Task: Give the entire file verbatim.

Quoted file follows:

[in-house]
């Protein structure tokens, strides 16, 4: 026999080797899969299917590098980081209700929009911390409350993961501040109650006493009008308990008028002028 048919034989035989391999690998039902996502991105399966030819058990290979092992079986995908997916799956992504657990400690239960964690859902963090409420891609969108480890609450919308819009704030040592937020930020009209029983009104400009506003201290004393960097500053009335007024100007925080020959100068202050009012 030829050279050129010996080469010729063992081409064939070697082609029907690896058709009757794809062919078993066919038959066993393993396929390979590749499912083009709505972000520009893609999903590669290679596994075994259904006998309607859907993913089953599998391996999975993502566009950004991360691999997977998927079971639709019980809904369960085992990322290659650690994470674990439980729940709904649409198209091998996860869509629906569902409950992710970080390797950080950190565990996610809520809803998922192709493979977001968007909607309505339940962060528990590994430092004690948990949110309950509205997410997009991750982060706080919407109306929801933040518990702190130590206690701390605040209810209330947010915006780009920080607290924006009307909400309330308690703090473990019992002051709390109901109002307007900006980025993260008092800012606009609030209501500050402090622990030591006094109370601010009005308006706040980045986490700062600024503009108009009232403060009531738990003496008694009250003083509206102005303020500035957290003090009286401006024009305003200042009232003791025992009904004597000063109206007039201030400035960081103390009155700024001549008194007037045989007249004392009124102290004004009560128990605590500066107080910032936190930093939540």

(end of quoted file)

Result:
[in-house]
């Protein structure tokens, strides 16, 4: 026999080797899969299917590098980081209700929009911390409350993961501040109650006493009008308990008028002028 048919034989035989391999690998039902996502991105399966030819058990290979092992079986995908997916799956992504657990400690239960964690859902963090409420891609969108480890609450919308819009704030040592937020930020009209029983009104400009506003201290004393960097500053009335007024100007925080020959100068202050009012 030829050279050129010996080469010729063992081409064939070697082609029907690896058709009757794809062919078993066919038959066993393993396929390979590749499912083009709505972000520009893609999903590669290679596994075994259904006998309607859907993913089953599998391996999975993502566009950004991360691999997977998927079971639709019980809904369960085992990322290659650690994470674990439980729940709904649409198209091998996860869509629906569902409950992710970080390797950080950190565990996610809520809803998922192709493979977001968007909607309505339940962060528990590994430092004690948990949110309950509205997410997009991750982060706080919407109306929801933040518990702190130590206690701390605040209810209330947010915006780009920080607290924006009307909400309330308690703090473990019992002051709390109901109002307007900006980025993260008092800012606009609030209501500050402090622990030591006094109370601010009005308006706040980045986490700062600024503009108009009232403060009531738990003496008694009250003083509206102005303020500035957290003090009286401006024009305003200042009232003791025992009904004597000063109206007039201030400035960081103390009155700024001549008194007037045989007249004392009124102290004004009560128990605590500066107080910032936190930093939540």